The European Women’s Championship is the first where the new ECU Dress Code regulations apply. They are quite specific: regarding décolletés (in the US “cleavage”): “the second from the top button may be opened.” And skirts may be no shorter than 5-10 cm above the knees.

Has this actually been a problem? Sava Stoisavljevic, General Secretary of the European Chess Union, says there has:

We came up with that idea because we noticed that during the games many of the players were not wearing proper clothes. There is dress code in many different sports, and we decided to establish our rules as well. This is the first European tournament where we are applying those regulations. I was here during three rounds and I’ve got an impression that we have to work much more on those regulations.

So the rules are subject to change, though I suspect the ban on B.O. will be maintained.

(Via Fark.)

Comments (4)




Why, we knew Ned Ludd personally

Despite the fact that on the date this Web site first appeared Rebecca Black hadn’t even been conceived yet, it is an article of faith among some of the Younger Folk that those of us who remember things like UHF antennas and “electronically rechanneled for stereo” can’t possibly know anything about any current tech stuff.

Lynn, however, totally groks the Net:

When I was a kid there was no Internet, no video games, no DVDs or VCR, and, until the time I was 13, we got only one TV channel. I’m sure the kids would just roll their eyes at this. What value can there possibly be in such deprivation? Why would anyone actually be proud of that? Stupid old people. Okay fine. I can’t explain it to them in a way they would understand. Don’t get me wrong; I love the Internet. I love my cell phone and I love texting. I think it would have been great to have had all that when I was a kid, but I think having experienced a time when those things didn’t exist enables me to appreciate them more and also put them in their proper place. They’re tools. To live online is like living in a shopping mall. It’s a great place to hang out and you can probably get everything you need there to sustain life but if you don’t ever leave it you miss a lot.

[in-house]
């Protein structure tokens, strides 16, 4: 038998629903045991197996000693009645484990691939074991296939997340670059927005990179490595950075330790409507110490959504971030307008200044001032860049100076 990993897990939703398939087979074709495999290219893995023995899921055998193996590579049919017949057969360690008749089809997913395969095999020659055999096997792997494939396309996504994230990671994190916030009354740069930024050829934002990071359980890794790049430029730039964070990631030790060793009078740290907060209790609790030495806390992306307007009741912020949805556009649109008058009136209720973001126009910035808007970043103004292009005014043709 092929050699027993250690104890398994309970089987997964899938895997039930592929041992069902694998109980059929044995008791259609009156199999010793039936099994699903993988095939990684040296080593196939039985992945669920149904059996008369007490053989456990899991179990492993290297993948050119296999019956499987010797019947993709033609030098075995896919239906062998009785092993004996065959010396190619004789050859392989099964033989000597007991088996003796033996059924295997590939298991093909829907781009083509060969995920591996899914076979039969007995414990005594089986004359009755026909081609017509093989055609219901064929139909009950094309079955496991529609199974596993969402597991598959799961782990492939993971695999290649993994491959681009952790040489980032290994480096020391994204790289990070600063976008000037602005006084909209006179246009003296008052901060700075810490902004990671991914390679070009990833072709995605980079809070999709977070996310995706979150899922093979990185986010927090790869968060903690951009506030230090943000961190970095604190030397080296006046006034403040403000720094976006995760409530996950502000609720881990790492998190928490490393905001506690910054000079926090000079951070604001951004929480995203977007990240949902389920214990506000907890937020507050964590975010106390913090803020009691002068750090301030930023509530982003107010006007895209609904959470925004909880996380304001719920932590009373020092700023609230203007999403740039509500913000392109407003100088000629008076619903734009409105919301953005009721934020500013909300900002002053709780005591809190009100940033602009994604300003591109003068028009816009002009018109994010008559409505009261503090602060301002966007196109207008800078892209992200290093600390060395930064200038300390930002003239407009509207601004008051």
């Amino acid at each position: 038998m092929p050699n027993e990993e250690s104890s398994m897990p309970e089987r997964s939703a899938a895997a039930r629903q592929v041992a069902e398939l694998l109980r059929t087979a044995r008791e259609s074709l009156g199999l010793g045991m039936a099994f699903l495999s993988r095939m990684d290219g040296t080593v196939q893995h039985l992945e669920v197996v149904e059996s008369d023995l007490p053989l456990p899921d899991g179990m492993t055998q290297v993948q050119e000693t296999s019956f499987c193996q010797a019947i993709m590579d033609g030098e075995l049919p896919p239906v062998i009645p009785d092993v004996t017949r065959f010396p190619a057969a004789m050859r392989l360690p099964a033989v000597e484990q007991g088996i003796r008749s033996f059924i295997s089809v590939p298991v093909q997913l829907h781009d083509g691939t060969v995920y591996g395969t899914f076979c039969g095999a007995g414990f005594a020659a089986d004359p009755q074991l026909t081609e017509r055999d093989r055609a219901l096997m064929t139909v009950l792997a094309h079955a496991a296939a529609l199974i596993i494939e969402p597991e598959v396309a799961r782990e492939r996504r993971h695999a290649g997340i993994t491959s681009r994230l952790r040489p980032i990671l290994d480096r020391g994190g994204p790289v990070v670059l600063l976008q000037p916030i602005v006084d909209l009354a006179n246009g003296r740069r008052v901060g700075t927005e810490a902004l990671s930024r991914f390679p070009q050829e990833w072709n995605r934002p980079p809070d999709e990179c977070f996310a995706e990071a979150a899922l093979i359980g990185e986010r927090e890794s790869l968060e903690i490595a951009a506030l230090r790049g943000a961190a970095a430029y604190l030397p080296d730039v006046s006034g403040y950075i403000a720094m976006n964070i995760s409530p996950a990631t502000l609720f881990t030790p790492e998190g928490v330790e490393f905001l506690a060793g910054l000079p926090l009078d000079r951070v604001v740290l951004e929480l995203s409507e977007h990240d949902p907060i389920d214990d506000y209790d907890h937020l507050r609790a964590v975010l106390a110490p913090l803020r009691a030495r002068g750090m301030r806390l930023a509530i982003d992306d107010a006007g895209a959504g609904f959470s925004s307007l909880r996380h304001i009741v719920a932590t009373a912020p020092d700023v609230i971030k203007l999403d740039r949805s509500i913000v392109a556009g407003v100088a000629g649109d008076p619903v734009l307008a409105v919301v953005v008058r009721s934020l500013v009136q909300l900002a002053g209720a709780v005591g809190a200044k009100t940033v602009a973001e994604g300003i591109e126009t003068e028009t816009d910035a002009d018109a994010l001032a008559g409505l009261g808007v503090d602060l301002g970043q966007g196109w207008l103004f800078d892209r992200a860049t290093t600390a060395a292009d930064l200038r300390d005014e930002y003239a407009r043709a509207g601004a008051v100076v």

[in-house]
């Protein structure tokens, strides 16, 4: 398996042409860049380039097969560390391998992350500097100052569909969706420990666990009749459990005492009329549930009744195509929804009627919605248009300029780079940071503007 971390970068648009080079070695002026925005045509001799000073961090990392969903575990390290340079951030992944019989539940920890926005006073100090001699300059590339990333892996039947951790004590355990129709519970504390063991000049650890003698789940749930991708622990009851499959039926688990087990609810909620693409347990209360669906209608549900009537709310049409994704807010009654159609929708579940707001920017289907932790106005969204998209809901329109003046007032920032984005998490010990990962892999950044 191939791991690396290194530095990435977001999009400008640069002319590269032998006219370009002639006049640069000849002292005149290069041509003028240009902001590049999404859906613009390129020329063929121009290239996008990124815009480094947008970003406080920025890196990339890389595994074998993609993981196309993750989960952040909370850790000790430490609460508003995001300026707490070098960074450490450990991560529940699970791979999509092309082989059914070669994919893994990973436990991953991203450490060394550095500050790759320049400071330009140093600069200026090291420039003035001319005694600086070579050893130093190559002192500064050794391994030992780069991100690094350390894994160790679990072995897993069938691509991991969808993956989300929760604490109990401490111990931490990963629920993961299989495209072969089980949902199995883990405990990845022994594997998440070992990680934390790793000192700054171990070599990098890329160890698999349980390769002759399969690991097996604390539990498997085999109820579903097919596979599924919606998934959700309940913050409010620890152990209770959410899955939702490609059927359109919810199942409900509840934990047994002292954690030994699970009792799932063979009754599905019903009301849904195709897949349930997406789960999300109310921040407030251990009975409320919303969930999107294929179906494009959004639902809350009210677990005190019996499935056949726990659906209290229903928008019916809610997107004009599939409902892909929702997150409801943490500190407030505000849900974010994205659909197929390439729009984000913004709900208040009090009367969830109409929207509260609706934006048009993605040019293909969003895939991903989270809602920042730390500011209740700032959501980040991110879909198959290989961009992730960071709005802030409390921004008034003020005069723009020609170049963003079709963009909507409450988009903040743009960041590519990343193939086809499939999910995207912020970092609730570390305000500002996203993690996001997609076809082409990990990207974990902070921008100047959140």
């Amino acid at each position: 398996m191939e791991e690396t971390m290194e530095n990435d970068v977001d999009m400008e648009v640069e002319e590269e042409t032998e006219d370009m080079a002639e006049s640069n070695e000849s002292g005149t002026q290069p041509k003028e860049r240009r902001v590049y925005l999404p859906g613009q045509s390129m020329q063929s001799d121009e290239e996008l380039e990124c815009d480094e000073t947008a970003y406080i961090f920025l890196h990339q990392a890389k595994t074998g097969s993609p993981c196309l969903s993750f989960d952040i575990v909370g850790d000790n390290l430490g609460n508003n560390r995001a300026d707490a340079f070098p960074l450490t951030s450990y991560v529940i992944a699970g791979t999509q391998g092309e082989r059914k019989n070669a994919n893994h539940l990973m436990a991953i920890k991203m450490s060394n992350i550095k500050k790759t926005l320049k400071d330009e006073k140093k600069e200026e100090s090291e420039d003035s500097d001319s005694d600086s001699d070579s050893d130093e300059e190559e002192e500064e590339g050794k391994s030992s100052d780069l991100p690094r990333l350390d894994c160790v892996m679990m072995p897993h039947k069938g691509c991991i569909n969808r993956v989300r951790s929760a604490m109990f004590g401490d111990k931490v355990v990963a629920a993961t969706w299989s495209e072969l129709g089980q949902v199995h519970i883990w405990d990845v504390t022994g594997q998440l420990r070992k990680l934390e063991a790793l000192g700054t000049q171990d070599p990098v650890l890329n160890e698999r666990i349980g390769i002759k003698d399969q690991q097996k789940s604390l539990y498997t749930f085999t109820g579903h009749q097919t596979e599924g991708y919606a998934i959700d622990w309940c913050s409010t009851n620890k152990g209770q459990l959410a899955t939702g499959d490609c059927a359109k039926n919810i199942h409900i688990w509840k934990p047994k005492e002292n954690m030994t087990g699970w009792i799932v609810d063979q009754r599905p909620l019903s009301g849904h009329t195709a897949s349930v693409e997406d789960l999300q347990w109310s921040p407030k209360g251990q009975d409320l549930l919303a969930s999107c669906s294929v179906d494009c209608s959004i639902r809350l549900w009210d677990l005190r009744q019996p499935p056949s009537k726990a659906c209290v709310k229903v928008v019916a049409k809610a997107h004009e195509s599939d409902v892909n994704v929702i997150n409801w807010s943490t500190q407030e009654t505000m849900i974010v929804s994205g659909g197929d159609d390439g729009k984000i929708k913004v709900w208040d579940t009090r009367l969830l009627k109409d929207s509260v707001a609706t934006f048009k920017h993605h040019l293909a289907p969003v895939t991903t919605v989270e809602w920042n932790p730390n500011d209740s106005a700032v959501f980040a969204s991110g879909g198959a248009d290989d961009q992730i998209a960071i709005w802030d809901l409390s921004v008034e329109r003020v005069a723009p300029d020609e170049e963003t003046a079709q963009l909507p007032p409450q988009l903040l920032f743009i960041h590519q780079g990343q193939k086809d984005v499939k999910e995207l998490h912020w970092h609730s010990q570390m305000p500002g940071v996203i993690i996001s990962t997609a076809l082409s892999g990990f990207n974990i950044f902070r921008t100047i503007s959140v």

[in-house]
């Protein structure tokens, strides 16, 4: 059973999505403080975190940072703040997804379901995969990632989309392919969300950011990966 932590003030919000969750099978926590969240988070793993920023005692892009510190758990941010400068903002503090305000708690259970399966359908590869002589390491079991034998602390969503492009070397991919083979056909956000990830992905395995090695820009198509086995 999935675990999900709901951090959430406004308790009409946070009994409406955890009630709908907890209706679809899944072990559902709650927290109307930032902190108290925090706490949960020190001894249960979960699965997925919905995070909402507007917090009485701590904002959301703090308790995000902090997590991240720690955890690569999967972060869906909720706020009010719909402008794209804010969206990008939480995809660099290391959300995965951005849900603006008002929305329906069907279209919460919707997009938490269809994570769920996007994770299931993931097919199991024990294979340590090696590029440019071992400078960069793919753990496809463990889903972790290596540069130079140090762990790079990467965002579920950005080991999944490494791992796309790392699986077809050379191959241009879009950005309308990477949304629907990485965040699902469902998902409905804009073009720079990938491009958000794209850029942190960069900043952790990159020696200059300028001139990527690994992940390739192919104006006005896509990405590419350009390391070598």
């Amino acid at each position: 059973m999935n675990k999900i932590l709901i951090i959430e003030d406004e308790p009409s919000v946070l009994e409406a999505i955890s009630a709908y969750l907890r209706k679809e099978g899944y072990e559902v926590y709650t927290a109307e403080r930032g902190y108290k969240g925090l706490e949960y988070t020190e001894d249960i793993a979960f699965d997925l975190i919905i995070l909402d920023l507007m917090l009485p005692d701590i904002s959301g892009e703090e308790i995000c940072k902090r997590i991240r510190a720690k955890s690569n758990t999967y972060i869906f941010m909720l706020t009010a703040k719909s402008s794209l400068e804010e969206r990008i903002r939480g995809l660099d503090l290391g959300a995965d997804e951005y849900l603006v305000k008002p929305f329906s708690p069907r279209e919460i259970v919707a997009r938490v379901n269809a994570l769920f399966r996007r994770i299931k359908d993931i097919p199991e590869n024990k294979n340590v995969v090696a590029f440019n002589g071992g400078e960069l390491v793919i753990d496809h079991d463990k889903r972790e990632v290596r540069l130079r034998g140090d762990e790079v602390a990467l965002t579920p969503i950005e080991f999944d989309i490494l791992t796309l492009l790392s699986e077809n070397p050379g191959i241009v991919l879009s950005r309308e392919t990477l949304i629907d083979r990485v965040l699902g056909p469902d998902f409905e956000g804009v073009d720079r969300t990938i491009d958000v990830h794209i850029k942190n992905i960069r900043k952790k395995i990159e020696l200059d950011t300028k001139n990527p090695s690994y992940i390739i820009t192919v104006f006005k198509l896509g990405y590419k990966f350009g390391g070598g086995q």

Not to mention the fact that there are going to be times when you can’t even get across the parking lot.

I wrote this while eating a peach — the return of so-called “summer” fruits does wonders for my sense of well-being — and on an impulse I dialed over to Amazon to see what they offered in the way of peaches. They had canned peaches, dried peaches, peach-flavored tea, but nothing you’d have to wash the fuzz off of, nothing containing so much as a stone. They do, however, stock coffee spoons, should you be inclined to measure out your life.

Comments (5)




Unlike a boss

Almost all of us, I suspect, have a very specific idea of what should happen, and to whom, once The Revolution™ comes. Me, I would definitely support Bill Peschel’s proposal:

When the time comes that my genius is recognized and I’m installed as supreme dictator, one of the first laws I plan to make will be that CEOs will be required to use the products they make. Airline CEOs would have to fly on their planes instead of using private jets. Senators who pass health-care regulations would have to be covered by them. Dog food manufacturers would have to eat their product — although by dictatorial fiat — they won’t have to use the plastic bowls that skid across the floor as you’re trying to get the last nugget.